5 minutes with Founder & CEO of Fearless Futures: Hanna Naima McCloskey

She talks Strictly Come Dancing, starting up an organisation and engaging men in gender justice: @hnaima17 @fearlessfutures

Hanna Naima

We love the name, why did you choose the name Fearless Futures?
Fearless is a word that I think you feel when you can live true to who you are. It is also the condition that would follow when you look at the world and see that it has been designed for you; so that you actually don’t have anything to fear. It sums up both the obligation we have to re-build a world that serves everyone, and the commitment it takes personally to pioneer and push. It recognises also that it doesn’t yet exist and we have to work and struggle for it.

Who inspires you?
Fatima McCloskey (my mum) has to top this list. Without her I would be without some important and powerful perspectives. Her life (before me!) as a Muslim woman growing up in Algeria, as an immigrant to the UK coming to study and then eventually staying and having me and my sister with my Dad, profoundly inform how I see the world. I think her story has made me someone who seeks to stand up for others. She was my introduction to theoretical feminism – through the books on her shelves that I devoured - and real life feminism through my grandmother and her stories.

You recently spoke at WinTec16 - Women of Silicon Roundabout Conference - on a panel of female founders. What made you leave your job in investment banking and set up Fearless Futures?
I was an investment banker for 6 years working in Infrastructure Finance Advisory. While I really enjoyed my job and found it intellectually stimulating, I had discovered over the years that the problem I was truly committed to solving was that of gender (in)equalities.

I ended up leaving because I got angry, which is often a good motivator for action! I was so frustrated with the slow pace of change and of hearing the same nonsense over and over. Albert Einstein said that doing the same thing over and over and expecting different results is a sign of insanity. I agree.

It’s unfashionable to say, but there are a lot of people who tell you that we can solve these big important questions with a cheeky webinar or by ticking some boxes. I call bullshit on that. This stuff is hard. There is no shortcut to racial and gender justice. Even though I wish there was, truly.

So I set up an organisation that we think honours the complexity of these issues and supports people and organisations to work through them. A lot of people feel that ‘Diversity and Inclusion’ are the end goal. For me, they are the starting point. I’m excited about what will happen and emerge when we can be together as people and be held accountable for our actions and listen to those whose experiences are different to ours and take the risks to stand up for justice.

What’s the hardest thing about starting up an organisation?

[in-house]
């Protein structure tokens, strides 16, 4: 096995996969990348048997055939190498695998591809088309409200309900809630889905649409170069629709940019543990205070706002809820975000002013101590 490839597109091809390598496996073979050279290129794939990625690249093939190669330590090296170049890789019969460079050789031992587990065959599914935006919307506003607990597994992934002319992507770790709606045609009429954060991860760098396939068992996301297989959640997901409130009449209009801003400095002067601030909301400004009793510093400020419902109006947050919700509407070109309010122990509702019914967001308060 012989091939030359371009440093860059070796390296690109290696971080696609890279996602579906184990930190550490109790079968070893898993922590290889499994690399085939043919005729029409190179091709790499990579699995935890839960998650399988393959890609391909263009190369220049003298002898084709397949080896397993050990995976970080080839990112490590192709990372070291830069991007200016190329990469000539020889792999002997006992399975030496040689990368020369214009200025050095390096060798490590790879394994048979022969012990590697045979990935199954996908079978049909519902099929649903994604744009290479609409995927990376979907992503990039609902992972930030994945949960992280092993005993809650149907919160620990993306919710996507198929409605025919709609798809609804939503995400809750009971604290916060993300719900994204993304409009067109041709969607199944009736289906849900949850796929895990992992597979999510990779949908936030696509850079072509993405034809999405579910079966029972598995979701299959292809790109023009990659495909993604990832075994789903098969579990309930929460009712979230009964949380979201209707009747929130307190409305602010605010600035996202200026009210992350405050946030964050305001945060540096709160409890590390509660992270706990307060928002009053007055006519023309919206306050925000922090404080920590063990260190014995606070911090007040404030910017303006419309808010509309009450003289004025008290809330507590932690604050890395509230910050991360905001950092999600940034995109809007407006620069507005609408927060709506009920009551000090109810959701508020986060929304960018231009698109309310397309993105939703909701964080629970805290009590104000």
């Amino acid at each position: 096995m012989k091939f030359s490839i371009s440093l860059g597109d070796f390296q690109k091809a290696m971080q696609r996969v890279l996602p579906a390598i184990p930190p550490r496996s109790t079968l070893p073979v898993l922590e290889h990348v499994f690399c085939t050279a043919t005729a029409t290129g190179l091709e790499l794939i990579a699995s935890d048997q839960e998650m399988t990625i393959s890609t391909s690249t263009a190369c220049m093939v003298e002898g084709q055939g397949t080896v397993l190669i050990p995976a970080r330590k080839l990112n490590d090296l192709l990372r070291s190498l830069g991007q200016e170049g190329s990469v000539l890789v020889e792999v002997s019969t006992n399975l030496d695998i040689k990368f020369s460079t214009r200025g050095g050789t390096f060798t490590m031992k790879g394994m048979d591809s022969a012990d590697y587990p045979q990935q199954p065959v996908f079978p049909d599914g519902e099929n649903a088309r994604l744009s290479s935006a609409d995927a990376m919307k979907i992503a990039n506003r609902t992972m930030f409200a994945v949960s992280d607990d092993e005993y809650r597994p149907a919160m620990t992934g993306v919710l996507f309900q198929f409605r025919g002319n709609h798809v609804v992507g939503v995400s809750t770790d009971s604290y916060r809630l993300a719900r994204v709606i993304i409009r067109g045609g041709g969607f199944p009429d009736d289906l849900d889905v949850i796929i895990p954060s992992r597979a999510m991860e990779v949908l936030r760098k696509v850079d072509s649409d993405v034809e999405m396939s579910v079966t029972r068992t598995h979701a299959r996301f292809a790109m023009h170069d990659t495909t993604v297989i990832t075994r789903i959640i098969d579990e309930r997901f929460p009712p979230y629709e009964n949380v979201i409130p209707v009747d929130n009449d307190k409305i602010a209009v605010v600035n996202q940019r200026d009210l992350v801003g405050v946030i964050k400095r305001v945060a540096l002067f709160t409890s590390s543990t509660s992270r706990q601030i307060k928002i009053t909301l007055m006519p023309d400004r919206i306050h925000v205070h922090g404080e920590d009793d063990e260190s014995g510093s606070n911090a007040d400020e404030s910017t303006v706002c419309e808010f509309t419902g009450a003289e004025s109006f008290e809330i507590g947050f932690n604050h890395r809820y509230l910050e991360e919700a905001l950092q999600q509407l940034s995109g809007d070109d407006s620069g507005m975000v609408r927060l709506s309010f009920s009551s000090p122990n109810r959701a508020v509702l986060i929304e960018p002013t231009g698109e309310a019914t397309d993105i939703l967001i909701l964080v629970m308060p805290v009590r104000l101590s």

I was by myself for 18 months before I could afford to hire our amazing COO, Rachael. It was very lonely and while I had support from my husband and family and friends, it’s so hard to describe the intensity of feelings you have when day in and day out all you have are your thoughts and in many cases the rejection from people who don’t get what you’re doing. It’s tough being both resilient and resistant while also hearing the feedback from those who don’t get it and incorporating their hesitations into your development and growth.

 

McCloskey

 

When you’re not thinking about Fearless Futures what do you do?
Ha! It’s a good question. It’s hard to disconnect when you’re so tied up in the organisation’s existence and survival. And yet self-care is really important otherwise you can’t give the best of yourself. I LOVE watching Strictly Come Dancing; I get so sad when it ends. I enjoy dance so much that I really should take dance classes – it’s on my to-do list. I love watching series like How to Get Away with Murder and Scandal! I LOVE going to the cinema. I love meeting up with friends. I also love sitting on the sofa with a cup of tea watching a documentary with my husband. I love a lot of stuff.

Do you think engaging men is crucial to equality for women? If so, how?
I get asked this a lot. I think men are crucial to creating a gender just world, but I believe it is primarily the responsibility of men to engage men in this. Just as I believe it is the responsibility of white people to engage white people in understanding the privilege that whiteness affords them in society. This is why our work with men in the workplace, through our partnership with The Great Initiative, is led and facilitated by men. It's important that men have the space to assess the role that masculinity plays in their life (and how patriarchy harms them – and bell hooks writes brilliantly about this). It's also about moving from thought to action. It's all very well for any person to say, "I stand with [insert group]" - but if you don't speak up for them in their absence; ask that group "How can I best support you?" and be an ally on the frontlines; it's sort of meaningless. For any person committed to change, deep self-awareness of how you contribute to the problem is essential - because we are all involved in everything. Only by starting with that foundation, can you then engage in the day to day practise that can begin to shift our collective culture.

What are you trying to achieve and why?
A world in which all people are free to show up as their whole selves, who can live in dignity with respect. Why? Because nothing else is good enough!

Thanks Hanna! See you at #WinTec17 @ Tobacco Dock on the 11th May :)

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